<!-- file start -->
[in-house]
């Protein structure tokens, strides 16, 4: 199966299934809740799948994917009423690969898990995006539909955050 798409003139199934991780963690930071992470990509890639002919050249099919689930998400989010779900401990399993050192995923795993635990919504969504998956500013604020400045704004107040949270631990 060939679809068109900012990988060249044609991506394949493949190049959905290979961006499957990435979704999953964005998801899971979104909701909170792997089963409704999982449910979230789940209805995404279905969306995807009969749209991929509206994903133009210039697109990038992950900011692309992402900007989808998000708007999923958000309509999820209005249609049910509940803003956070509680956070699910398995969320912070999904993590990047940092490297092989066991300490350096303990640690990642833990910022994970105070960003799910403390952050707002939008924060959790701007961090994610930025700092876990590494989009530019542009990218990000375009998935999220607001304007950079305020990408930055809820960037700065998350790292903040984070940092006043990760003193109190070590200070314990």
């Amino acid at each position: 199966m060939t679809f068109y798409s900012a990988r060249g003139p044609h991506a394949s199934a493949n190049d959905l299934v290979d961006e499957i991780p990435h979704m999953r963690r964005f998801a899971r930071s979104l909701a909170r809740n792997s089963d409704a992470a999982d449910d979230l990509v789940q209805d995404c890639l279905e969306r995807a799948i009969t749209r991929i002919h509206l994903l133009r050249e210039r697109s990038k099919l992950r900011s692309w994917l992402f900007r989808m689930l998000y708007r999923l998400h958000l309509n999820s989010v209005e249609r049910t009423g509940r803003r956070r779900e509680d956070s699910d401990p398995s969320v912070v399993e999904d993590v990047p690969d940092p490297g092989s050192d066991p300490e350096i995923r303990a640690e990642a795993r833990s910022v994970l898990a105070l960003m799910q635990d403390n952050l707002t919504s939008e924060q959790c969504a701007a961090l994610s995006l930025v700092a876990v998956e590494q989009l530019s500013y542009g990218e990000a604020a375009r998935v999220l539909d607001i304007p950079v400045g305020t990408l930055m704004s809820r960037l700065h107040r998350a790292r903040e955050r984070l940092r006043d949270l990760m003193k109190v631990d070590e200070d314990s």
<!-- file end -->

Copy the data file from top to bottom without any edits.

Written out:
[in-house]
């Protein structure tokens, strides 16, 4: 199966299934809740799948994917009423690969898990995006539909955050 798409003139199934991780963690930071992470990509890639002919050249099919689930998400989010779900401990399993050192995923795993635990919504969504998956500013604020400045704004107040949270631990 060939679809068109900012990988060249044609991506394949493949190049959905290979961006499957990435979704999953964005998801899971979104909701909170792997089963409704999982449910979230789940209805995404279905969306995807009969749209991929509206994903133009210039697109990038992950900011692309992402900007989808998000708007999923958000309509999820209005249609049910509940803003956070509680956070699910398995969320912070999904993590990047940092490297092989066991300490350096303990640690990642833990910022994970105070960003799910403390952050707002939008924060959790701007961090994610930025700092876990590494989009530019542009990218990000375009998935999220607001304007950079305020990408930055809820960037700065998350790292903040984070940092006043990760003193109190070590200070314990």
């Amino acid at each position: 199966m060939t679809f068109y798409s900012a990988r060249g003139p044609h991506a394949s199934a493949n190049d959905l299934v290979d961006e499957i991780p990435h979704m999953r963690r964005f998801a899971r930071s979104l909701a909170r809740n792997s089963d409704a992470a999982d449910d979230l990509v789940q209805d995404c890639l279905e969306r995807a799948i009969t749209r991929i002919h509206l994903l133009r050249e210039r697109s990038k099919l992950r900011s692309w994917l992402f900007r989808m689930l998000y708007r999923l998400h958000l309509n999820s989010v209005e249609r049910t009423g509940r803003r956070r779900e509680d956070s699910d401990p398995s969320v912070v399993e999904d993590v990047p690969d940092p490297g092989s050192d066991p300490e350096i995923r303990a640690e990642a795993r833990s910022v994970l898990a105070l960003m799910q635990d403390n952050l707002t919504s939008e924060q959790c969504a701007a961090l994610s995006l930025v700092a876990v998956e590494q989009l530019s500013y542009g990218e990000a604020a375009r998935v999220l539909d607001i304007p950079v400045g305020t990408l930055m704004s809820r960037l700065h107040r998350a790292r903040e955050r984070l940092r006043d949270l990760m003193k109190v631990d070590e200070d314990s």